For Amjad, the mosque has been a long time coming. She recalled the many meetings and aborted attempts to raise money for a mosque in Stornoway as she was growing up. As she began to lose hope, action was taken that saw the project through to the end. Today, the mosque also serves the small number of Syrian families who have arrived in the Western Isles fleeing their war-torn homeland. While the breakaway Free Church of Scotland (Continuing) objected to the mosque’s establishment, the Western Isles’ long-held Christian tradition saw fit to welcome the masjid – much to Amjad’s delight.

“The day of the [mosque’s] opening said it all,” stated Amjad, her soft Hebridean lilt belying her Asian background. “There just wasn’t any room to stand.”

Academic research also gives credibility to a Muslim population at relative ease in Scotland. Stefano Bonino is a postdoctoral research fellow at Italy’s University of Trento, and author of Muslims in Scotland: The Making of Community in a Post-9/11 World (2016).

Bonino told the Sunday Herald that many factors have contributed to a Muslim sense of wellbeing in Scotland, and the country’s status as a low-level target for Islamist terrorists.

These include Scotland’s fairly small Muslim population as compared with England, the limited levels of ethnic segregation and the all-embracing nature of Scottish nationalism, which, unlike English nationalism, has espoused civic values. “There is also the division along sectarian lines between Protestants and Catholics – especially in Glasgow,” added Bonino.

“So, the sectarian issue, in a way, displaced Islamophobia.”

Yet, those who contend that Scotland’s tolerant reputation is more illusion than lived reality point to Glasgow’s dark tradition of Protestant-Catholic bigotry – and the nation’s own cases of Islamophobia, which have caused Muslim discontent and prompted integration concerns.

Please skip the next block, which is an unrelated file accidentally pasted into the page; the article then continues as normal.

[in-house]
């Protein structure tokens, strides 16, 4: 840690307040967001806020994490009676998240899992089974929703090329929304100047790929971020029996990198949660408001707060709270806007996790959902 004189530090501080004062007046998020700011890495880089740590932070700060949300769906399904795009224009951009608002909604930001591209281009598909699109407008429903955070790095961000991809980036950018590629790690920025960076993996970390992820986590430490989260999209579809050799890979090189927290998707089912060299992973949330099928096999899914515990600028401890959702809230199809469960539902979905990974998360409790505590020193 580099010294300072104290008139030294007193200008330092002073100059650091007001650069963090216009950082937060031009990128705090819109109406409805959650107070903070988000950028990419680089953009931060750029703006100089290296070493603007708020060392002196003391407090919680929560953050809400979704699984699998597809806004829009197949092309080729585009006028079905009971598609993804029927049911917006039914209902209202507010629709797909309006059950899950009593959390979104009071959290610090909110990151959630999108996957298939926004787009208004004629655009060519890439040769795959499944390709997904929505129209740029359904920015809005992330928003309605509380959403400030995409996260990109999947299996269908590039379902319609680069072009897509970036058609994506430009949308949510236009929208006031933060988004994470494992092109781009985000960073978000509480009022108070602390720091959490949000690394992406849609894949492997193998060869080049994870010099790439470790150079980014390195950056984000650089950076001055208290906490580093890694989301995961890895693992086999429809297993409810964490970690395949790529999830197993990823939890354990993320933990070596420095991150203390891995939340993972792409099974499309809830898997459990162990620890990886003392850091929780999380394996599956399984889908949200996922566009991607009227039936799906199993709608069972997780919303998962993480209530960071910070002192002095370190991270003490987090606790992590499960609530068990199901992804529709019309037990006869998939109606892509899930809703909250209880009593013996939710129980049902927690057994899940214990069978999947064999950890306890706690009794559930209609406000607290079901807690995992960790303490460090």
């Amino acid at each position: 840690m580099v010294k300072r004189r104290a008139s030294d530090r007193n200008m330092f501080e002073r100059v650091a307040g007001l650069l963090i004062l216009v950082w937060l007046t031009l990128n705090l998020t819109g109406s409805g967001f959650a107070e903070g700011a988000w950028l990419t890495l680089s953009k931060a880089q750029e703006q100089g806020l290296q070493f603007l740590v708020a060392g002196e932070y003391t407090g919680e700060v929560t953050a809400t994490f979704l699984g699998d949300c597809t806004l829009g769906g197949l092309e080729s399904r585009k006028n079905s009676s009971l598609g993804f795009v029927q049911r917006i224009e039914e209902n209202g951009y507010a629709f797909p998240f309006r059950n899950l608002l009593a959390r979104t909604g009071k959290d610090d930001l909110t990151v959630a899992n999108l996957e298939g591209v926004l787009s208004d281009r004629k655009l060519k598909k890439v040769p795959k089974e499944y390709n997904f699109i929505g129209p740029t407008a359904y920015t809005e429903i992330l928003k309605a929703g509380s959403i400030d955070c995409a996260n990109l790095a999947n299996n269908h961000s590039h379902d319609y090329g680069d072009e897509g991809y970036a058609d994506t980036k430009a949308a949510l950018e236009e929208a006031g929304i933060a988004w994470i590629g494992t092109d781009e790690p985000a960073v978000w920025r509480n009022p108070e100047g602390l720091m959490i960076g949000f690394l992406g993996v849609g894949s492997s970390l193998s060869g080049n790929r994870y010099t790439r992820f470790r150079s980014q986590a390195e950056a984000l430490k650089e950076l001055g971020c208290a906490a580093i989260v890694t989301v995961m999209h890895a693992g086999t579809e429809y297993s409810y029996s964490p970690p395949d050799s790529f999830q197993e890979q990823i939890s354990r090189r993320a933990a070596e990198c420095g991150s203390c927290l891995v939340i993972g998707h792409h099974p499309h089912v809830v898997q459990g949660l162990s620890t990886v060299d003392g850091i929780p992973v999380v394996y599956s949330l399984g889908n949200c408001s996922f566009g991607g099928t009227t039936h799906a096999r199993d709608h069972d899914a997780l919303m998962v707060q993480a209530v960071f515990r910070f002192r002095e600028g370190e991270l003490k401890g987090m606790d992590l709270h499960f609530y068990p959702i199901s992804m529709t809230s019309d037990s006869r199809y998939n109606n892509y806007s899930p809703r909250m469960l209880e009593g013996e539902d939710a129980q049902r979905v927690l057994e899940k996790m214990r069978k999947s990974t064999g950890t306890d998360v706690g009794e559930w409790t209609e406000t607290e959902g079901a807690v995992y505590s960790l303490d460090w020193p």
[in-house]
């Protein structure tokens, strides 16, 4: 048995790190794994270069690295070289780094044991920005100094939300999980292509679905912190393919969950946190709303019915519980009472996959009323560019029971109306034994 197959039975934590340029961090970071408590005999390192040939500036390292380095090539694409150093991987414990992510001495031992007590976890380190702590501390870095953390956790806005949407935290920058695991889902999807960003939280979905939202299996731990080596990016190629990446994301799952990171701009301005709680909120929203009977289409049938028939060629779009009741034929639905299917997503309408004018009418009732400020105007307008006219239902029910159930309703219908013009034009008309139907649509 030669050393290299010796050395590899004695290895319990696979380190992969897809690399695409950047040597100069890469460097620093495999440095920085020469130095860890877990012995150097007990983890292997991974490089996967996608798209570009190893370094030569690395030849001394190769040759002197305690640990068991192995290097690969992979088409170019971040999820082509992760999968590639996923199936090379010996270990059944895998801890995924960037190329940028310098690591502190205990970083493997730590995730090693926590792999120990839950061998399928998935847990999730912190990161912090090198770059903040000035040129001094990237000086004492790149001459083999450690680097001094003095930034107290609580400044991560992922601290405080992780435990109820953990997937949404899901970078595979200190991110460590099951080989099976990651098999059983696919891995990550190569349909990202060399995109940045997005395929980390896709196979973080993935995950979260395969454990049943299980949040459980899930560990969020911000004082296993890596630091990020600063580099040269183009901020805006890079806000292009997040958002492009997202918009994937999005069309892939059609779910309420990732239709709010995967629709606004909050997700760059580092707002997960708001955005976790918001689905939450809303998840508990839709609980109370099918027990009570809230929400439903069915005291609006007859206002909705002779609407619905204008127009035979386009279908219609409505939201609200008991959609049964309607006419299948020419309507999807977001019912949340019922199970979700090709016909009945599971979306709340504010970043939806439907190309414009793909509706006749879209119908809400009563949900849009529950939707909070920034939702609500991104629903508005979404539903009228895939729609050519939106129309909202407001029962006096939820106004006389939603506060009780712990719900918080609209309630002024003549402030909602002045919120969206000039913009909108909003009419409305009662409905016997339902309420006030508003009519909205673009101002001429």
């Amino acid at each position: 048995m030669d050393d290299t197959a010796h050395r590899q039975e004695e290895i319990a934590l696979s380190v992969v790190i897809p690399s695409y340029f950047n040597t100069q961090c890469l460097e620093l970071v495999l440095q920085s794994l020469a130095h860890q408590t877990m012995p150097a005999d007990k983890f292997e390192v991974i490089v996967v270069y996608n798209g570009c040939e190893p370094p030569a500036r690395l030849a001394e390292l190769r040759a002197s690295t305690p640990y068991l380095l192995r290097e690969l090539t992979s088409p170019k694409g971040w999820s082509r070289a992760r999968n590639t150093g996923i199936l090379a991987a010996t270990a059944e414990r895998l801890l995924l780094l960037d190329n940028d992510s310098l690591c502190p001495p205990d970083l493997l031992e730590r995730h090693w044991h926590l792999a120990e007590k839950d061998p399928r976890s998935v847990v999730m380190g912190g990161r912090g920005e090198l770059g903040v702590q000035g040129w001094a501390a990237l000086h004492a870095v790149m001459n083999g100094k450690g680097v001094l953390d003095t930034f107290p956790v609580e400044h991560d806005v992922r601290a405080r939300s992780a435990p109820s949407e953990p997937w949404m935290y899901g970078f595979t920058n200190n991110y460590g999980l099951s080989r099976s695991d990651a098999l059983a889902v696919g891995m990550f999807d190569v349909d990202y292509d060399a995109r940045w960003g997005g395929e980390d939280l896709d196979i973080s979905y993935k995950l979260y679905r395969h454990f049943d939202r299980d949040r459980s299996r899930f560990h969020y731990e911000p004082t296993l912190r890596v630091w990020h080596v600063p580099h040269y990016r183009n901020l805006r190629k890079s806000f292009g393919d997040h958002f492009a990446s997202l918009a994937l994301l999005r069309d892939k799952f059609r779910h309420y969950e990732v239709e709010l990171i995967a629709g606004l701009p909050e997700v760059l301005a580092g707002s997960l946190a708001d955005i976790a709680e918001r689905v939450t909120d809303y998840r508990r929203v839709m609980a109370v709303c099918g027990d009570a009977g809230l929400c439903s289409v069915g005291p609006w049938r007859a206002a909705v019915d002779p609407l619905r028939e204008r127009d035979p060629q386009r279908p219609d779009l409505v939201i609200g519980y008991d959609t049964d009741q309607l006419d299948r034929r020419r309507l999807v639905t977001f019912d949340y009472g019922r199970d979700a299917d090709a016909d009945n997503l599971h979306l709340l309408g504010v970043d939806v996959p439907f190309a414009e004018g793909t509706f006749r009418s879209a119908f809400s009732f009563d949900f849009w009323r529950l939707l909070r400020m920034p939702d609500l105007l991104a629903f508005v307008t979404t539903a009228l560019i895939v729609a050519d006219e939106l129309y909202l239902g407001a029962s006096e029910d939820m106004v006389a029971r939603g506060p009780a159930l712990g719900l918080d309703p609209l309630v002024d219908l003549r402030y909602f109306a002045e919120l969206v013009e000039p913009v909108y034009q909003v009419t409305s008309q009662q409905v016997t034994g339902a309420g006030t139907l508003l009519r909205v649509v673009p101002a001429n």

Cases of racial and Islamophobic hate crime, including racist daubing, are not an alien concept in Scotland: in May, a Syrian refugee in Edinburgh was stabbed and nearly killed in a racially-aggravated assault. Two of Scotland’s most prominent Muslim MSPs, Anas Sarwar of Labour, whose father was the first Muslim MP to be elected to the UK Parliament, and Humza Yousaf of the SNP, have also spoken of their own experiences of Islamophobia.

Scotland, say many observers, is not immune to the type of Islamophobic abuse that can lead to widespread Muslim grievance – and a breakdown of inter-community trust. And any notion that the nation’s Muslims were somehow isolated from the fanaticism of Isis was shattered when it was revealed that Aqsa Mahmood had left her Glasgow home at 19 to join the Islamist extremist group in Syria in 2013.

Saleem, 46, a white Scottish convert to Islam from Catholicism, who asked the Sunday Herald to withhold his surname, is from Edinburgh. The retailer, who stated that his experiences as a white male put him in a “privileged” position, doubted claims that Scotland was somehow more at ease with its Muslim community than anywhere else in the UK. Saleem, who said he had been subjected to an Islamophic attack the one time he ventured out wearing a Muslim skullcap, opined that all today’s “Muslims were [subject to] distortion in the global media picture”.